hiding classes, so that we can convert a static lib with a lot of
dependancies into a dynamic lib with less dependancies, so that users
of the lib dont require all the development tools we used to develop
the lib.

I have noticed something strange, and was wondering if its a C++
feature, or a implementation specific bug.

I have a function like this:

CheckerErrorId CCheckerError::GetErrorId()
{
ECheckerError ce = pimpl->getC_ErrorId();
switch (ce)
{
case CINFO:
return CINFO;
case CHWARNING_bus_blocked_yet:
return CHWARNING_bus_blocked_yet;
case CHWARNING_no_output_message_defined:
return CHWARNING_no_output_message_defined;
// Rest of list omitted.
default:
return CHERROR_unknown;
}

}

This function converts the internally used ECheckerError enum (as
defined in the original static libs header files) into the equivalent
CheckerErrorId as defined in my dynamic lib.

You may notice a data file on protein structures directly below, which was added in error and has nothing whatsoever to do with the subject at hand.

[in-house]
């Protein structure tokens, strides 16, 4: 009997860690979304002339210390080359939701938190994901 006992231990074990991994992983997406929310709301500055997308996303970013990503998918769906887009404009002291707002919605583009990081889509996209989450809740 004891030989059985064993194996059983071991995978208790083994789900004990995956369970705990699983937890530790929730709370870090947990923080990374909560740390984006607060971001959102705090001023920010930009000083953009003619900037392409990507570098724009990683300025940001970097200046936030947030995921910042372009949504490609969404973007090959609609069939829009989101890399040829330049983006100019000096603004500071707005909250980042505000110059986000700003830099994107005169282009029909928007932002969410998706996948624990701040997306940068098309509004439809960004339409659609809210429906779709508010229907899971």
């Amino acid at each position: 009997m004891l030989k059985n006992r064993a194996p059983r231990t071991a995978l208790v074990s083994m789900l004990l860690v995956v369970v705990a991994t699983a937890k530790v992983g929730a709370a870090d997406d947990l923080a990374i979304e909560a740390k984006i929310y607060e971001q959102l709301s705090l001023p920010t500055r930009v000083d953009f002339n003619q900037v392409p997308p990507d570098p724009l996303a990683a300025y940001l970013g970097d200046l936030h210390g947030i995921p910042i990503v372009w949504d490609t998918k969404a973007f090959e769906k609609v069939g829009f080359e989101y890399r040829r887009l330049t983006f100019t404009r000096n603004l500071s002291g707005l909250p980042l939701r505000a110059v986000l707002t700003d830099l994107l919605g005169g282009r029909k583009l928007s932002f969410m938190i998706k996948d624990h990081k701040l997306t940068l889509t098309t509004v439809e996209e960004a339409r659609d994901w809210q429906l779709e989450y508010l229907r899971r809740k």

However the compiler seems to treat ce as if it were a CheckerErrorId
rather than a ECheckerError. pimpl->getC_ErrorId() could return CINFO,
but the switch statement seems to skip to the case that CINFO matches
in the list of Checker.

Internal enum looks something like this (most of it removed):

enum ECheckerError {
CHERROR_unknown,
CHWARNING_bus_blocked_yet,
CHWARNING_no_output_message_defined,
CINFO

};

CheckerErrorId looks like :
enum CheckerErrorId {
CHERROR_unknown,
CHWARNING_bus_blocked_yet,
CHWARNING_bus_undefined,
CHWARNING_no_output_message_defined,
TPCHWARNING_wrong_generalTimeout_time,
CINFO

};

So if pimpl->getC_ErrorId() returns CINFO, then it jumps down to the
case for CHWARNING_no_output_message_defined.

If we use if and == then the problem remains. The compiler seems to
ignore the fact that ce is a ECheckerError, and treats it like it were
a CheckerErrorId, or perhaps as if they were merely #defines or
something, simply replacing them by their integer representations!

My question is, is this standard c++ behavior or a possible compiler
bug?
Obviously you can't have two enum constants with the same name in the
same scope. So, for instance:

enum E1 { A };
struct S
{
enum E2 { A }; // Ok: different scope
};
enum E3 { A }; // Error: A already exists in this scope

In your function since the compiler would complain if your return
value type wasn't convertible to a CheckerErrorId, apparently the enum
constants for CheckerErrorId are in scope but those for ECheckerError